In a fit of pique Arts Council England (ACE) has decided, against all reasonable measures of sanity, to award Rambert Dance Company £7Million toward the cost of their new building in London.
The same funding organisation that cut all RFO funding by 6.9% because that was the quick and easy option has apparently found millions down the side of the sofa to fund yet another architectural wet dream.
Now, before the dancing folk set off and march on Great Peter Street (HQ of the funding monolith), en-masse, pitch forks and flaming torches in hand do read on. We guarantee you that if you don't want to turn ACE inside out right now you almost certainly will by the end of this piece.
First of all we should point out that the £7Million is not coming from ACE's normal "grant in aid" funding which comes from taxpayers. It's coming from lottery money, large amounts of which comes from poor people, and that's different.
The funding monolith is not allowed to use lottery money in the same way it uses the tax money that comes from central government. The rules that govern the use of lottery money are set by the Department for Culture Media and Sport (DCMS).
Article19 asked ACE if they had requested a change in the rules to help mitigate the loss of funding from central government, which they say they have done and the discussions are, apparently, "ongoing". The DCMS however could find no record of any discussions taking place or requests being made to change the rules, informal or otherwise.
As for the grant to Rambert? ACE is claiming, via their communications office, that this grant is some sort of "research" into figuring out "new ways and different ways we can support arts organisations".
They disagreed with our assertion that all they were doing was giving a large amount of money to a single, already well funded, organisation, something they have been doing for years.
Over the next four years ACE's funding will be progressively reduced by central government. They seem certain however that these cuts will not affect Rambert's ability to operate their expensive new facility.
Specialists and consultants have apparently provided assurances that decreased budgets and increasing fuel and energy costs, for example, will have no effect on the projects long term viability. What could possibly go wrong?
Additionally, ACE told us, "... the arts sector is quite pleased [about these kind of awards], this is learning that's going to inform any future funding that we do, any new programs that we launch..." ACE provided no evidence of how they managed to judge the mood of the wider arts sector however. We imagine Rambert's bean counters are ecstatic though.
All of that not withstanding £7Million is still £7Million although ACE denied that it was a "massive" amount of money countering that it was merely a "significant" amount of money.
To be fair, Rambert have raised £10Million from other sources but you can't help wondering why they can't build themselves something usable with that.
A quick browse around the internet and we unearthed a huge mansion with 200 acres of land in Western France for £6.2Million. That leaves you with £3.8Million to build some nice studios and you have a mansion for the dancers to stay in and use as offices. In other words, get out of London and save some cash.
Currently, all regularly funded organisations (RFO) are required to re-apply for their funding for the years 2012 and 2013. ACE have pointed out more than once that these funding applications will be assessed purely on merit and nothing more.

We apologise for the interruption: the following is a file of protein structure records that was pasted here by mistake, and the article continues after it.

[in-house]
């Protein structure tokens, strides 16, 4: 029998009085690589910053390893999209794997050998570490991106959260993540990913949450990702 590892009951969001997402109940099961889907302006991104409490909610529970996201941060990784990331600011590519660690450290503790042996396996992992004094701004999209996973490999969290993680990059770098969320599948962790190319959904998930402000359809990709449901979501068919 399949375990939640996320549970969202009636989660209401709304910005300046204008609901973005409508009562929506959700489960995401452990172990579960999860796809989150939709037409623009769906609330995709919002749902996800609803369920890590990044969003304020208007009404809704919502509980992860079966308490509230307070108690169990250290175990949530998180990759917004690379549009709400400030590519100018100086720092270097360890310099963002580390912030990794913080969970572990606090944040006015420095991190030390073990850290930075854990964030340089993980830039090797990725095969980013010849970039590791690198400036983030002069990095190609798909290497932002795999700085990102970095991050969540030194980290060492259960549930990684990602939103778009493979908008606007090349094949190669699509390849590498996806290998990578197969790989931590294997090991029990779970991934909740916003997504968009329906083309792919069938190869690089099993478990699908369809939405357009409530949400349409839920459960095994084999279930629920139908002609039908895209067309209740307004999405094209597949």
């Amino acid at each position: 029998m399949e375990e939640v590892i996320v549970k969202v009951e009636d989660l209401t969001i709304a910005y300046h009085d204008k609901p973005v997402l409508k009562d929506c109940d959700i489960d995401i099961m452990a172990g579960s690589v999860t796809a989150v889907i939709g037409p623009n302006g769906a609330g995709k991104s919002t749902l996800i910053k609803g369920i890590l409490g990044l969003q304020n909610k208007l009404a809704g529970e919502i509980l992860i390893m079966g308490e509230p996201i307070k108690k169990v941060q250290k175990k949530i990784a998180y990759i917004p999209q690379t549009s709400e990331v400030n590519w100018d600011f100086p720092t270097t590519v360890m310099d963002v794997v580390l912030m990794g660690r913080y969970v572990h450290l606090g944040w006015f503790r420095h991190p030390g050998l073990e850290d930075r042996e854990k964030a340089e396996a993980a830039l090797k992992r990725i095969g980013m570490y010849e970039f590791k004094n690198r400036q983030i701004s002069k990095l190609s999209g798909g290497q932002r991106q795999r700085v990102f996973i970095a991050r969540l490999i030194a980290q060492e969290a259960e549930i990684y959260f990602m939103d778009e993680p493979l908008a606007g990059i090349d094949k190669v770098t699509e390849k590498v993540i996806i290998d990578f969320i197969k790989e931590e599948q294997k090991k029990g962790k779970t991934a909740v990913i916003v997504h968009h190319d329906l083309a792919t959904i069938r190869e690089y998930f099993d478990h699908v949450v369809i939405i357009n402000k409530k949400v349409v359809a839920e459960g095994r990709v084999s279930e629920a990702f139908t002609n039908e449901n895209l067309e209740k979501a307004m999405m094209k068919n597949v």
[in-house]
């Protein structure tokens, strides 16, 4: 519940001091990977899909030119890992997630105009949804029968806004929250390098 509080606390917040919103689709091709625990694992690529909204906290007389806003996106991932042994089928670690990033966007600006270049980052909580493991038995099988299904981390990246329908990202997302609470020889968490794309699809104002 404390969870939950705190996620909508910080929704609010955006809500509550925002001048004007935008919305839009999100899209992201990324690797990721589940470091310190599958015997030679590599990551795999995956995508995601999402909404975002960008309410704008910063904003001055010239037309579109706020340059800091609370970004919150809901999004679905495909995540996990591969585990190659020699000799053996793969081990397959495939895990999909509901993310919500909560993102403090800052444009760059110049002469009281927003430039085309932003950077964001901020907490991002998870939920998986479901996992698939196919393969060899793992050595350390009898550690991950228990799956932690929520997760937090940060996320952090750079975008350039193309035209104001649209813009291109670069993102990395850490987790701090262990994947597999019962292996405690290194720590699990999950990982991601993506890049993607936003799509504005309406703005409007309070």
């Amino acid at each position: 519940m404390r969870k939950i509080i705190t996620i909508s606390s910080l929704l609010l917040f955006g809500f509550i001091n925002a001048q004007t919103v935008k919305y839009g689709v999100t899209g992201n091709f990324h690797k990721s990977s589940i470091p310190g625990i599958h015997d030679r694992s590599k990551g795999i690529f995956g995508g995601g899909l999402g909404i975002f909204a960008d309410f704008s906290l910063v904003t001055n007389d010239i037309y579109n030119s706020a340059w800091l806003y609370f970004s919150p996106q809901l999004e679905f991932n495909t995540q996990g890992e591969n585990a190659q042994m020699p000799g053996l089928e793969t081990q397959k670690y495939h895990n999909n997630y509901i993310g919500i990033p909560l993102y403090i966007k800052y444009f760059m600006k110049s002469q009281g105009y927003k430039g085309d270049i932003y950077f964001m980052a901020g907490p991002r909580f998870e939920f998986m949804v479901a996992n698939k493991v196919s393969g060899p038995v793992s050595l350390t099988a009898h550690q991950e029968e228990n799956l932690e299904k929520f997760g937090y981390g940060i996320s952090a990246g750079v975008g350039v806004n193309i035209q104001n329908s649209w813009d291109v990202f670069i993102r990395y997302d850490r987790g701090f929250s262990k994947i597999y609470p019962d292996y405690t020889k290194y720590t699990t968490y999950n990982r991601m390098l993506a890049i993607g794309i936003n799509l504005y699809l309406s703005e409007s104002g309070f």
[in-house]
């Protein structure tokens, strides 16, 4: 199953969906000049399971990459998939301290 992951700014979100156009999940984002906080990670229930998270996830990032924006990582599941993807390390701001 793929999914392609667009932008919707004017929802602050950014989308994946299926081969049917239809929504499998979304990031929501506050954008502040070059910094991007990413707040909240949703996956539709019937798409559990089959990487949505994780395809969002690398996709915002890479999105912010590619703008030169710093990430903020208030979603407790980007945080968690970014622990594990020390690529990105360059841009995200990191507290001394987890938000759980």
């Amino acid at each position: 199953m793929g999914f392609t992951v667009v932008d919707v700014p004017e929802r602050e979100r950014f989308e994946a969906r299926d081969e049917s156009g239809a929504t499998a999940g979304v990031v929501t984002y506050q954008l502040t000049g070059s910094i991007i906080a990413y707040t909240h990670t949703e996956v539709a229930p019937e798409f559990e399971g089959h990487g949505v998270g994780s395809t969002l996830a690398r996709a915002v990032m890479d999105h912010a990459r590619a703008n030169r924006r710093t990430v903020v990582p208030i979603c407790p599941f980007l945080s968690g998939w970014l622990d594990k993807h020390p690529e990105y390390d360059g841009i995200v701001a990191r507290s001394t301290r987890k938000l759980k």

When we put it to their spokesperson that ACE would look completely stupid if they gave Rambert millions with one hand, for a new building, and then took away millions with the other hand to actually run their company they disagreed.
It's like buying lots of tanks for the army then not giving them the money to pay for people to drive them about and shoot at things. ACE, of course, expects people to believe their funding application evaluation system is completely fair and balanced. We and many others know otherwise.
ACE did assure us that Rambert's funding application will be looked upon no more favourably than any other application. Rambert currently receives well over £2Million annually from ACE.
On January 5th it was announced that London Councils was axing its entire £3Million arts budget and with that support for a wide range of cultural access activities. This is just the latest in a series of budget cuts and foolhardy decisions by politicos across the country.
Aside from proving that local councils are largely not fit for purpose (to say nothing of central government) it also highlights the trouble the wider creative sector is in and ACE, the great defender of the cultural sector, evidently has its head in the sand.
Rambert's new building almost certainly began as an idea to get better facilities for the company which in and of itself is noble enough. However, as soon as the administrators, the consultants, the partners and the egos get involved it has all gotten completely out of control.
That any organisation, in the current economic climate, would consider it viable to spend over £19Million on a new dance facility that will benefit only a very small number of people serves to illustrate how utterly out of touch many in the arts sector really are.
The crescendo of silence from other organisations in the profession is what we have come to expect. Look at it this way, Rambert's executives and AD Mark Baldwin didn't have the courage to answer questions on the phone about this, so why would anybody else say anything?
In case you were wondering, £7Million would fund one medium-scale company, with index linked increases year on year, for at least 15 years.
Rambert should be forced to put that last sentence on a brass plaque over the front door of their shiny new home.